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Walking Club Aims to Socialize Pit Bulls and Rehab Their Image

January 16, 2012 by Jillian at Tails in Chicago, Featured, Home with 1 Comment

Chicago SociaBullsAmy Kang is determined to make a difference in her community and to help rebuild the pit bull’s reputation as a lovable breed.

Kang is the founder of SociaBulls, an organization that gathers pit bulls and their guardians together every week for a walk around the city of Chicago. The weekly walks not only give the dogs some much needed exercise and socialization, but they also help members of the community see pit bulls in a positive light.

Kang began the organization in 2008 after adopting her pit bull Mazzy from a local shelter. It was love at first sight for Kang and her four-legged friend but she quickly realized that not all people had the same trust and love for a breed that is almost always portrayed as dangerous.

Mazzy, now 7, has learned to put her toys away on command, plays dead, rolls over, shakes, and gets along well with Bruno, another pit bull adopted by Kang in 2008. Mazzy is charming, smart, and playful, everything you could want in a companion, and Kang wants the world to see it.

Kang began a blog in 2008 called Two Pitties in the City. Kang and her husband shared advice on pit bulls, stories about Mazzy and Bruno, as well as their experience as foster parents to dogs up for adoption. The blog quickly grew in popularity amongst the dog community and in August the Kangs and some of their loyal readers gathered for their first walk.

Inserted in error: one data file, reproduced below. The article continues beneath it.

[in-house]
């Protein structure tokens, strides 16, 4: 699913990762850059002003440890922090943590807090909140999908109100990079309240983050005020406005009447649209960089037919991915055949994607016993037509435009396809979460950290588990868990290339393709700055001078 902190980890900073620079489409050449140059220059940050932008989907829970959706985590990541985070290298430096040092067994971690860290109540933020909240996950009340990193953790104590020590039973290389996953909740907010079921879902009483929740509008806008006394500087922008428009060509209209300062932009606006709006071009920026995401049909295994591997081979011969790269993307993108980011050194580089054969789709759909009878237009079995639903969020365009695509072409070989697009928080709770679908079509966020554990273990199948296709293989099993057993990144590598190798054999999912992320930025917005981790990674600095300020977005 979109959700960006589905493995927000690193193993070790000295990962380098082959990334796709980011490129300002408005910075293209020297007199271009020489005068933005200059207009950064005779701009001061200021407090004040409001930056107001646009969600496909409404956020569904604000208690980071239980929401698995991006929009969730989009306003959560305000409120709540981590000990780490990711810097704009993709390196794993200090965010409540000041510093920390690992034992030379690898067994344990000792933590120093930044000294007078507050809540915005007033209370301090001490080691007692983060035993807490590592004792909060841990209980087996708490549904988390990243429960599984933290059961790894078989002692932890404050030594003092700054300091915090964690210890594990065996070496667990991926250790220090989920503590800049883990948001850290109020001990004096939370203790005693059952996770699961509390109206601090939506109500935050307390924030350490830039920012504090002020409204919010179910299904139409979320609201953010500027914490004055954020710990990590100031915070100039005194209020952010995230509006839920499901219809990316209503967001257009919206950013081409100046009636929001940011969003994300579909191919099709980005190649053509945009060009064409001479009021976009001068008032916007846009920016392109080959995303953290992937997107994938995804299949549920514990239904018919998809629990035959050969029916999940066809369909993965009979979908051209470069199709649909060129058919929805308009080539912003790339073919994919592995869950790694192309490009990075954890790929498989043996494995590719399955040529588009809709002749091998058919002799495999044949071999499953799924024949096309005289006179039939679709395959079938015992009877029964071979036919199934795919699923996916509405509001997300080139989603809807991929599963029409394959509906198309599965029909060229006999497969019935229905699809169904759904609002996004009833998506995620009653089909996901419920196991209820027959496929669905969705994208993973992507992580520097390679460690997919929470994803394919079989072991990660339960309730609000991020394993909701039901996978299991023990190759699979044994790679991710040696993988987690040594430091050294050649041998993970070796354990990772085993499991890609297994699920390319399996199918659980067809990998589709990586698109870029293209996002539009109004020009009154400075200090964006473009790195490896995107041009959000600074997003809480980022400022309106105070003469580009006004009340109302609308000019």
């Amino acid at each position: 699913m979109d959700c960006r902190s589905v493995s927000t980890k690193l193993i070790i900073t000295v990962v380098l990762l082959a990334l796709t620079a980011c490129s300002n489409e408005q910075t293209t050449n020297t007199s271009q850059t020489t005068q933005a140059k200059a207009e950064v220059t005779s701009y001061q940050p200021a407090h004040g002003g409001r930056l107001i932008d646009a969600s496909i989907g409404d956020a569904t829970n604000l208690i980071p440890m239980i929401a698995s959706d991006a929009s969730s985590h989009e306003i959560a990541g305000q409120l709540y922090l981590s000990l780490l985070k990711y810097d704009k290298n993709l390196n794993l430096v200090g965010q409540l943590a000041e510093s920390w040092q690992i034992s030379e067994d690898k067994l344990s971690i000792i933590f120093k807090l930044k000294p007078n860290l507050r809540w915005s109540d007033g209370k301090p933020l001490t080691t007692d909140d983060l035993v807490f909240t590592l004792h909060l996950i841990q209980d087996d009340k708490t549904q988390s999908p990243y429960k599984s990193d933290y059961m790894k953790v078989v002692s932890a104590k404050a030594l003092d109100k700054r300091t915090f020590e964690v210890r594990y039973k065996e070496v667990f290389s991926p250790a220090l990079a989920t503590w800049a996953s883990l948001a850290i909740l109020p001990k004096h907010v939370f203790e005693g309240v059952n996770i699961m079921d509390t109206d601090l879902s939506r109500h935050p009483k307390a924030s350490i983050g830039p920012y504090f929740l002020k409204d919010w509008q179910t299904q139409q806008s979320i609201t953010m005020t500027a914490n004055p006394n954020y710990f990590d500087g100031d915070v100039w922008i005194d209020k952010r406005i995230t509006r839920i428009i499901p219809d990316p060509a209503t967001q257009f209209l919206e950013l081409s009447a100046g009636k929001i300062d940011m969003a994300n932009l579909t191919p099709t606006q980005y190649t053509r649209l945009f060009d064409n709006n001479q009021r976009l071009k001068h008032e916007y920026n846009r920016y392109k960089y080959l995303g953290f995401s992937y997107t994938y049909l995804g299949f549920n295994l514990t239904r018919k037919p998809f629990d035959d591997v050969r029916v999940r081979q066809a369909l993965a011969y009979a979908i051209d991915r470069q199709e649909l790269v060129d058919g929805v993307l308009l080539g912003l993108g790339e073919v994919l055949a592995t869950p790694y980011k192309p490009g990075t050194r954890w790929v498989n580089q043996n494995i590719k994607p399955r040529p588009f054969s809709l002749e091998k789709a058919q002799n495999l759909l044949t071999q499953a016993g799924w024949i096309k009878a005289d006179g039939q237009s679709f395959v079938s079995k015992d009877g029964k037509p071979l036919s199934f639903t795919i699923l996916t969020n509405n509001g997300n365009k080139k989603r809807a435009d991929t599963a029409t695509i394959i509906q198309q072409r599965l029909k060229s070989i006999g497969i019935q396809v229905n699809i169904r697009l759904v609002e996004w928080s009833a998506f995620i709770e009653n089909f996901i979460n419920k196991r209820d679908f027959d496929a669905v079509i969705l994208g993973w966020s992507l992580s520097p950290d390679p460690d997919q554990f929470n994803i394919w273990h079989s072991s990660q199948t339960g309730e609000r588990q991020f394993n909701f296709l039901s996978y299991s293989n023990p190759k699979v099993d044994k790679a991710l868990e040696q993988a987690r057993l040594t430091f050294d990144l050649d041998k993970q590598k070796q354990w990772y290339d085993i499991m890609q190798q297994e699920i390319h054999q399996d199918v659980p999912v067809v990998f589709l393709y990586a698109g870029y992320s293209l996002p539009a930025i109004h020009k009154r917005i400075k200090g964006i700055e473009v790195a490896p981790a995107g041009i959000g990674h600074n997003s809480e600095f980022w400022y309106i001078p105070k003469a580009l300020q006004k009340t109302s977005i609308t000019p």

The group’s goal was to work together and socialize the dogs to both each other and to the city environment. Guardians of pit bulls also see the group walk as a way to change negative public opinion about the breed.

The group has many loyal members who have all experienced benefits from participating in the walks.

Kim Vargo, guardian of Jack, describes a once shy pit bull adopted from the city shelter who has since come out of his shell. The socialization and walks have given Jack confidence and he now enthusiastically relates to other dogs and people. Vargo, looking at the 3-year old pit that was decked out in a fleece trimmed leather jacket said, “He’s even got a little girlfriend in the group.”

SociaBulls is a great example of how a small group of passionate people and their pets can make an impact on their community. Are you doing something similar in your community? We’d love to hear about it! Let us know in the comments section below!

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